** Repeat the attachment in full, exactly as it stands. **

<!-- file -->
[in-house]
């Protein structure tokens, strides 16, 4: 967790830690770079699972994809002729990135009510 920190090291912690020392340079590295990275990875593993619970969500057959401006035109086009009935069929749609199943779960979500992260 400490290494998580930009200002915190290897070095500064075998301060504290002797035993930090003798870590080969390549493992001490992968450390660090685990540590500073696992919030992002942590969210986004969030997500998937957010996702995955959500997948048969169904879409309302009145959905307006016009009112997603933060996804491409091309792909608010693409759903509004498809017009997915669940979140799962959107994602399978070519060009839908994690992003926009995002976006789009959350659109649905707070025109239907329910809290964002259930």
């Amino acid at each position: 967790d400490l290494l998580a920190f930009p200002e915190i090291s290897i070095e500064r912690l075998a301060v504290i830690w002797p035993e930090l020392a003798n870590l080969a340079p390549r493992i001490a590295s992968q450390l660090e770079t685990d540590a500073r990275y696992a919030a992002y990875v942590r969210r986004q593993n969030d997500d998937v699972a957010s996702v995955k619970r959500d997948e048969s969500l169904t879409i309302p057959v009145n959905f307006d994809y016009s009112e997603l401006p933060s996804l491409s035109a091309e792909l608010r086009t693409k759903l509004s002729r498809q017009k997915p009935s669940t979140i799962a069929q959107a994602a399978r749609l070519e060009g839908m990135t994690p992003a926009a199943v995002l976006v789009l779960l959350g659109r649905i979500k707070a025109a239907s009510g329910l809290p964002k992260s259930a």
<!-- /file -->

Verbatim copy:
[in-house]
């Protein structure tokens, strides 16, 4: 967790830690770079699972994809002729990135009510 920190090291912690020392340079590295990275990875593993619970969500057959401006035109086009009935069929749609199943779960979500992260 400490290494998580930009200002915190290897070095500064075998301060504290002797035993930090003798870590080969390549493992001490992968450390660090685990540590500073696992919030992002942590969210986004969030997500998937957010996702995955959500997948048969169904879409309302009145959905307006016009009112997603933060996804491409091309792909608010693409759903509004498809017009997915669940979140799962959107994602399978070519060009839908994690992003926009995002976006789009959350659109649905707070025109239907329910809290964002259930």
């Amino acid at each position: 967790d400490l290494l998580a920190f930009p200002e915190i090291s290897i070095e500064r912690l075998a301060v504290i830690w002797p035993e930090l020392a003798n870590l080969a340079p390549r493992i001490a590295s992968q450390l660090e770079t685990d540590a500073r990275y696992a919030a992002y990875v942590r969210r986004q593993n969030d997500d998937v699972a957010s996702v995955k619970r959500d997948e048969s969500l169904t879409i309302p057959v009145n959905f307006d994809y016009s009112e997603l401006p933060s996804l491409s035109a091309e792909l608010r086009t693409k759903l509004s002729r498809q017009k997915p009935s669940t979140i799962a069929q959107a994602a399978r749609l070519e060009g839908m990135t994690p992003a926009a199943v995002l976006v789009l779960l959350g659109r649905i979500k707070a025109a239907s009510g329910l809290p964002k992260s259930a």